It is assumed that wild living horses and top breeding horses have optimum shoulder angles. (See figure 1.) The investigation found no shoulder angle steeper than 55° in these groups of horses. A consideration of all of the measurements in the study leads to the conclusion that there is an anatomically defined optimum shoulder angle of approximately 50° (ranging from 45° to 50°) and it can be assumed that the steeper shoulder angles commonly seen today are pathological. It is noteworthy that more recent veterinary textbooks have illustrations showing steep shoulder angles as anatomically normal. This may be caused by the (unfortunately) widespread acceptance that steep shoulders are correct.

The stay apparatus of the horse has been well documented and notable anatomy textbooks in all languages illustrate the stay apparatus with ground parallel coffin bones. A standing horse with correctly suspended, ground parallel, coffin bones exerts no energy, and does not need muscular activity, to support its body weight. (See figures 3 and 4.) It is obvious then that the muscles of a quietly standing horse are smooth and soft.

The angles between the bones in the limbs of a horse are fixed by the tension between the two tendon systems (flexor and extensor) — see Figure 4. Changing the angles of the joints from that which is optimal requires muscular activity. When the coffin bone is displaced from the ground parallel position a necessary muscular adjustment is made by the horse to regain a balance in the tendon systems – this muscular activity is not designed as a long term solution as a knowledge of histology explains. Unfortunately current attitudes ensure that this situation is ongoing, resulting in chronic muscular tension. These contracted muscles can be seen by the well trained eye as bulging and can be palpated, being hard and undeveloped. Well developed muscles, through training, may also look bulging but do not feel hard. Muscle tension in the limb of a quietly standing horse is not a healthy situation.

Figure 4.

Steepening the shoulder blade requires the action of various muscles namely m. rhomboideus, cervical part of m. serratus and the m. pectoralis profundus and it is primarily these muscles that become chronically contracted. What reasonable explanation can there be for why an animal, so well designed to operate efficiently, activates an energy consuming muscular system to steepen the shoulder?

Hundreds of observations of shoulder angles and the changes obtained from the trimming method used prove that the main cause for unphysiological muscular tension is pain in the hoof. Removing the cause of hoof pain, by trimming, results in should angle changes from the pathologically steep towards the more physiologically correct. As it is the long heels and overgrown bars that are removed it is logical to conclude that these are responsible for the pain, muscle tension and steepness of pastern and shoulder angles. (See Figure 2a and 2b.) Pain in the hoof, in most cases, is caused by long heels and overgrown bars.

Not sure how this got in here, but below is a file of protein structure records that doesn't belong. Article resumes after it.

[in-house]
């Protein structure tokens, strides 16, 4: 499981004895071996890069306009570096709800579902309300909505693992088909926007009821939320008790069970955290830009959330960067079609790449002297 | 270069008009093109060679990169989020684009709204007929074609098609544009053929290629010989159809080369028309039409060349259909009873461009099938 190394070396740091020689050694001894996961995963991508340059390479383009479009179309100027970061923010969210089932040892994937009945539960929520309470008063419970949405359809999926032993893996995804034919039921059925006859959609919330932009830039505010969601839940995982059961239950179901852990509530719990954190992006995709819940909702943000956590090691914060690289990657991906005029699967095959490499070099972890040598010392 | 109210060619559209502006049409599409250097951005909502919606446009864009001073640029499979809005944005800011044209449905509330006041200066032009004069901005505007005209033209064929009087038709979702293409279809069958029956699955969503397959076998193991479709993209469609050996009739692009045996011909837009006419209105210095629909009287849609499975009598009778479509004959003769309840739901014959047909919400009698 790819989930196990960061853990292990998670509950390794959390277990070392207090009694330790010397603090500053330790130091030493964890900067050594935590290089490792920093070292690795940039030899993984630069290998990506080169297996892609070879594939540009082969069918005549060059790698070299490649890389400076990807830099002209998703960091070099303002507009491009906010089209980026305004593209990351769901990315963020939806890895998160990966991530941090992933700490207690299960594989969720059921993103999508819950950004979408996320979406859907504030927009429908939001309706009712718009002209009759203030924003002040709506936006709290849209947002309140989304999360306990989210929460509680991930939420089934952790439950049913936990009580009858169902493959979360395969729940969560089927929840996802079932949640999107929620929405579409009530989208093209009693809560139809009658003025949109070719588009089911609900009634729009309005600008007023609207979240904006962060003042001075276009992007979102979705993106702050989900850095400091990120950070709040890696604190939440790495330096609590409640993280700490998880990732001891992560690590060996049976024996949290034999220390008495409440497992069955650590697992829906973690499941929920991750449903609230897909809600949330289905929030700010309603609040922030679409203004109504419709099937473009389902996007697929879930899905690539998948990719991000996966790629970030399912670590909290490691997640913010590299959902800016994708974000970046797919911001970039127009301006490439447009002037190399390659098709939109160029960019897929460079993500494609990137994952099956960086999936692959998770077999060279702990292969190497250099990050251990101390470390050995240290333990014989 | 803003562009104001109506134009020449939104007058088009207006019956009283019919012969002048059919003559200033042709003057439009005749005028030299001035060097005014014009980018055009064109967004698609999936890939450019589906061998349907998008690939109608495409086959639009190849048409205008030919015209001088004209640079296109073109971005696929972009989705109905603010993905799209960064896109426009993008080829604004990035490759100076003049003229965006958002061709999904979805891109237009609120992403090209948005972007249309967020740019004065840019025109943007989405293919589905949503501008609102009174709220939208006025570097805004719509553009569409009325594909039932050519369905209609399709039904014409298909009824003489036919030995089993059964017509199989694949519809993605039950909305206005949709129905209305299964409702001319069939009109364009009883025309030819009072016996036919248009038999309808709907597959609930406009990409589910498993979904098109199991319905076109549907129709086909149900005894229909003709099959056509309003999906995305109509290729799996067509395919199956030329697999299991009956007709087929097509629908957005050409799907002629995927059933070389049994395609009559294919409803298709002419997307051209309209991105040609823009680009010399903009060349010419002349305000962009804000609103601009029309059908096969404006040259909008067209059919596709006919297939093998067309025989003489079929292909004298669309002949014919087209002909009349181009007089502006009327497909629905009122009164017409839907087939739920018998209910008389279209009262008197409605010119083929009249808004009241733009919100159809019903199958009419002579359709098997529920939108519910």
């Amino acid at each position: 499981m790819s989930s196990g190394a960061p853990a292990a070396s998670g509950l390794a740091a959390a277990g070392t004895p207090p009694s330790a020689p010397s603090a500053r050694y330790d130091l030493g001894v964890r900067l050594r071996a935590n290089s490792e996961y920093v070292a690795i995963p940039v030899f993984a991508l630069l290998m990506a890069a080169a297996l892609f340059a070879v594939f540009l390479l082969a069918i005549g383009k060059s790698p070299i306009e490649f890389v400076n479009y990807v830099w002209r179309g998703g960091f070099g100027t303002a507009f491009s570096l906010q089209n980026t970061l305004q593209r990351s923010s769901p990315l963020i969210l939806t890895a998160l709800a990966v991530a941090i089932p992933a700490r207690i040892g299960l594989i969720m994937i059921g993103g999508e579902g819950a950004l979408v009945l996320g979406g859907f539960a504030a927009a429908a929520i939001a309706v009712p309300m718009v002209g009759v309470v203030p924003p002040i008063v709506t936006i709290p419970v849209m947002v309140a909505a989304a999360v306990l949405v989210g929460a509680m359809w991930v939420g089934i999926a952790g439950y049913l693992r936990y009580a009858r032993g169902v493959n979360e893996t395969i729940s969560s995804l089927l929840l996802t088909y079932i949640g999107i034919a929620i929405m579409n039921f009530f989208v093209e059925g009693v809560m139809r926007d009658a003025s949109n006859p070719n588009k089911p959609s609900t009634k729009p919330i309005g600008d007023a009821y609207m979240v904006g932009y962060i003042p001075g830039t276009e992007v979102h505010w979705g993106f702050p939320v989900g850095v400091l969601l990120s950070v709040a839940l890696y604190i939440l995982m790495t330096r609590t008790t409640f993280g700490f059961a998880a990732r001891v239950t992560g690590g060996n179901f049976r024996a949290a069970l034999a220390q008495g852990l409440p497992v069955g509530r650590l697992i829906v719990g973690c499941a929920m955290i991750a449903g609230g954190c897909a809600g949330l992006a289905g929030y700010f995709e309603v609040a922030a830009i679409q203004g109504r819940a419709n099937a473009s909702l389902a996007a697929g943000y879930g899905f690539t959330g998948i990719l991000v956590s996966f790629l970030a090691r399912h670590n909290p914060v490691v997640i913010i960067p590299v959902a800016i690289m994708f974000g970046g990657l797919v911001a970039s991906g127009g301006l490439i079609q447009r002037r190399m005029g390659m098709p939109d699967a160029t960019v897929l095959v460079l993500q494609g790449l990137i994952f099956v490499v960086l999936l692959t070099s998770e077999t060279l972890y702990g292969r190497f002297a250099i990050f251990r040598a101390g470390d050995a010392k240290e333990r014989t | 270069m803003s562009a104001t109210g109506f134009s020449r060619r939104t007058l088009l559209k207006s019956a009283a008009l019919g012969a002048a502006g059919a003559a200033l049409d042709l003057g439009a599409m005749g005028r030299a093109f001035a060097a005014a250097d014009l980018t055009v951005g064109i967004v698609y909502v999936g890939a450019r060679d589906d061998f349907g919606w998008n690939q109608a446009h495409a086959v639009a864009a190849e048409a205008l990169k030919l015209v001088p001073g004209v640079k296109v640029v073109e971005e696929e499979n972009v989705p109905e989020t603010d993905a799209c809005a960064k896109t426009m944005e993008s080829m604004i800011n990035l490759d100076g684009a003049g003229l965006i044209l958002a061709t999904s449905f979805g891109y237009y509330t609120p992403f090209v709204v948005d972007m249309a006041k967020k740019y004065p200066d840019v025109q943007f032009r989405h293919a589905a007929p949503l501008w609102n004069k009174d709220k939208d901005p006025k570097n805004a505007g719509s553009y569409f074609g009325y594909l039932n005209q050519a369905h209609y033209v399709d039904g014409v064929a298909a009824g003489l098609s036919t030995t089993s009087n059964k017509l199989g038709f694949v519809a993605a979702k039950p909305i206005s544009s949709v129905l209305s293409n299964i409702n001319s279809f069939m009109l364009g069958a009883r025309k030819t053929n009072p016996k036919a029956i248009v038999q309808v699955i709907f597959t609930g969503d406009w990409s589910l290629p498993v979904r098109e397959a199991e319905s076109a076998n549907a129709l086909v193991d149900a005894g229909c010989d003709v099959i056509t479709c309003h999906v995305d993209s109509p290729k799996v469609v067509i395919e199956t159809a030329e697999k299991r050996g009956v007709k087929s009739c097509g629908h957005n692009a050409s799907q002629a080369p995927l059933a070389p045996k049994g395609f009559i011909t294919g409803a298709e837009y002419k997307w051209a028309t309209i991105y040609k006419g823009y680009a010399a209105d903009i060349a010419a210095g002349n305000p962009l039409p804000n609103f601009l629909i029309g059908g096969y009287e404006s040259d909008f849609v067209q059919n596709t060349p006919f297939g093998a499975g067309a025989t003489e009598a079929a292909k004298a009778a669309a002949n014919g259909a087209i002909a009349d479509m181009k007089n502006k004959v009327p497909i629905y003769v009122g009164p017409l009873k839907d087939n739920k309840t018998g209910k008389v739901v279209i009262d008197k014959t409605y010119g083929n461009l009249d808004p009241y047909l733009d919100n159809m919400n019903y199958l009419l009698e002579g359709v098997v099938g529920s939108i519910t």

There is a direct connection between the pastern angle and the shoulder angle due to the indisputable necessary balance between the opposing tendon systems. Today nearly all horses, including young horses, are trimmed with long heels consequently the sensitive internal areas of the hoof receive unphysiological pressure during weight bearing. To minimise or prevent this pain, the horse keeps the pastern steep by using fore arm, shoulder and neck muscles in order to avoid loading the area of the hoof which is being subjected to the unphysiological pressure. The horse will weight the frontal aspect of the hoof avoiding the posterior heel area which is painful. These actions result in the stance commonly seen in our patients. Rearward slanting cannon bones can be quickly identified by visually dropping a vertical line from the highest point of the withers to the ground. (See Figures 1–4.)

When the problem is unilateral lameness is obvious however when the problem is bilateral then the movement is stunted or stiffened and overt lameness is not readily identified. It is regularly observed that the paces of the problem horses we have treated improve. The lameness does not immediately disappear due to inflammation in the previously pinched areas, which takes some time to resolve depending on how severely damaged the corium is and on how chronic the situation was. The healing process will frequently involve abscessing of necrotic material that resulted from impaired circulation to the front of the coffin bone. (Pollitt video 1993 clearly shows the occlusion of the digital arteries that occurs with the elevation of the heels). This is removed by the return in blood circulation associated with ground parallel coffin bones.


Significant changes in conformation have been observed after trimming the bars and heels of patients presented at the Hoof Clinic. This finding has been evaluated by the scientific measurement and comparison of shoulder angles as outlined in this report. In horses with locomotory problems the angle of the shoulder can give an indication of where the pain is located however it is important to be familiar with the effects of the muscles and their synergistic relationships so that a correct diagnosis is made and appropriate treatment programme implemented.

The observation of a vertical line from the highest point of the withers to the ground can provide an initial indication of tension in the musculature of the flexor apparatus. This can be confirmed by palpation and determination of the shoulder angle. Without even lifting the hooves it is possible to diagnose whether an animal suffers from pain in the heel/bar area.


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Gray, P., “Lameness”, J.A. Allen, London, 1994